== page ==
For The King (And Me) Card Game Review
For The King (And Me)
WBG Score: 7.5/10
Player Count: 2-5 Players
You’ll like this if you like: Tucano, Skull, Abyss.
Published by: IELLO
Designed by: Steve Finn
Fans of 2007 release Biblios will be very familiar with this game. For the King (And Me) is a reimplementation of Biblios, with a new theme and a slight tweak in the scoring mechanism. Dice have been replaced with banners. Other than that, there is not a lot new here, but Biblios, was a very popular game, and as such, if you haven’t played that, this could be something you want to check out. There is a reason games like this get a re-skin. They are good!
For the King (And Me) has replaced the monastery setting from Biblios with a royal palace. The theme is not screaming out in this game. This change is largely redundant, but it is a fun aside to what is a highly entertaining and addictive two phase game. You start with an innovative drafting phase, followed by a quick and exciting bidding phase. Games will take between 10-30 minutes depending on the player count and players speed, but every time you play, I would wager you will want to play again, in fact, I bet you two gold you will want another game!
To The Table!
The board is double sided for different player counts, so pick the one suited for you. Remove any cards with a number marked on it higher than your player count and then remove the number of remaining cards based on your player count in the helpful tally in the rules. Set a three and one banner under each character on the board, and set out the deck of card and you are ready to play.
The cards you are left with will be a mixture of gold cards numbered with a value of one to three. Government cards numbered one to four for each of the five or six colours used in the game. And King cards which are used to modify the banner scores for each colour.
Players will then take it in turns to draft one card more than there are players. One card can go to them in secret. Another is privately placed on the face down Favour deck ready for auctioning in the second phase. The others are placed face up in the centre of the table for the other players to pick from. One by one, starting with the player to the left of the current player.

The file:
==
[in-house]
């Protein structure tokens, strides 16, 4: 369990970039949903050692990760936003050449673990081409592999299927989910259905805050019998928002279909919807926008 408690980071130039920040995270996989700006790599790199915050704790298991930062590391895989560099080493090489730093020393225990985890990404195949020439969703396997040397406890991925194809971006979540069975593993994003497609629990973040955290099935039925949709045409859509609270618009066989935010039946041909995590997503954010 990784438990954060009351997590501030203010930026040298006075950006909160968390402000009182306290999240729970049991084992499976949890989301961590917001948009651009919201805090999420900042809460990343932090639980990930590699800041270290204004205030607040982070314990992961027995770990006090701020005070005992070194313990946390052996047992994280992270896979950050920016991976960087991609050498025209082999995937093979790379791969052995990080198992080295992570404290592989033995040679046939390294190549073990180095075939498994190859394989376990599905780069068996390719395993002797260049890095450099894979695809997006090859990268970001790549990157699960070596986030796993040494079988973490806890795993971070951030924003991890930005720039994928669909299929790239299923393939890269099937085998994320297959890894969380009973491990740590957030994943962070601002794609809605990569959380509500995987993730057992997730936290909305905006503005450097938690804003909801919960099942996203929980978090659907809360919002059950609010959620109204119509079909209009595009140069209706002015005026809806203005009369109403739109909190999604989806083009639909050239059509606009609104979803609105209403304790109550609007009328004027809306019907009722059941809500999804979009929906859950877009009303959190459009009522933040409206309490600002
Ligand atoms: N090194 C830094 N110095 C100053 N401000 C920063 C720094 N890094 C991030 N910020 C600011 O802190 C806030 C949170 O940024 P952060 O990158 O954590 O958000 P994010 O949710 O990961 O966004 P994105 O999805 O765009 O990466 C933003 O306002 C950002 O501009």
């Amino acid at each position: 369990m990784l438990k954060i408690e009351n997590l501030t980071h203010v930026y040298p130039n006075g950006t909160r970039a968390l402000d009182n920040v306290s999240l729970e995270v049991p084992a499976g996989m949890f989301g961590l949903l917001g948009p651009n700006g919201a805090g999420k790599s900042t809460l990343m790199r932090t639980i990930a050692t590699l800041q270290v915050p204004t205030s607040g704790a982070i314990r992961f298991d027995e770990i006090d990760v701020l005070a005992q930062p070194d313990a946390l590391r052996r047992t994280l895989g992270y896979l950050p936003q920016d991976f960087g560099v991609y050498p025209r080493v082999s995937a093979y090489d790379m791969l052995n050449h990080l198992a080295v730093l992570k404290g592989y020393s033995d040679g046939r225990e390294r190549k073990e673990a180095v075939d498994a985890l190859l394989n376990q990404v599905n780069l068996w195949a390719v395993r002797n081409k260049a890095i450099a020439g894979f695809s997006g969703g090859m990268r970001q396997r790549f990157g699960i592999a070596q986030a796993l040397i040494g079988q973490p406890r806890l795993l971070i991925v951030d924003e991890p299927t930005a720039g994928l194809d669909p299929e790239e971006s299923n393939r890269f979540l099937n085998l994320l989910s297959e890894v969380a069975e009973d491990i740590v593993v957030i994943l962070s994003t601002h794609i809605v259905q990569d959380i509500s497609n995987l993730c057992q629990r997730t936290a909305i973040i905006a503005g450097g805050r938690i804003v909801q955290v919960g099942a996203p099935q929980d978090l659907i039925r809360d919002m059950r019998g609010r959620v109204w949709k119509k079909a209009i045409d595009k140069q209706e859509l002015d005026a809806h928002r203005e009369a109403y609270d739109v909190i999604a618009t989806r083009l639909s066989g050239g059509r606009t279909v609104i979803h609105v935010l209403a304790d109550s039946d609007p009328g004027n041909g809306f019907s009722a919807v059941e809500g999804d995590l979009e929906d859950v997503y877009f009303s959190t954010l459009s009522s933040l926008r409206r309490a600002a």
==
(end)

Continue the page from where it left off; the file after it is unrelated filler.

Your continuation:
This will continue until the draw pile is extinguished as which point all players will collect their cards, the Favour deck in the centre is shuffled and we move into the second, bidding phase. Players will use the cards they acquired in phase one to bid for cards in phase two. Either bidding with gold cards on coloured Government cards, or any face down card on gold cards. Players will take it in turns to start the bid, and it will continue clockwise until all but one player passes. The winning bid gets the card.
That is the entire game! The player with the highest collective value for each colour of Government cards wins the highest banner number currently under that colour on the board. The person with the second highest will get the other banner. Everyone else gets nothing. It sounds a little dry written down like this. I admit. But it is a lot more fun that it sounds. I will try and explain why now.
Set Collection. Drafting. Bidding!
Essentially this is a set collection game with a draft phase and then a bidding phase to get the cards for your sets. There will be either five or six different sets to collect depending on the player count and the top two scores for each set will win the banners for that colour. The way you get cards feels fresh, and as there is a huge switch in the manner in which cards are acquired at the mid-way point, it stays this way throughout. I like games with clear mid points like this. It often helps to gives the game a sense of time. Or to help scoring or assessing your current performance. But the complete change in core mechanic at the halfway point in this game does none of this. It simply keeps the game fun. It feels like two games in one.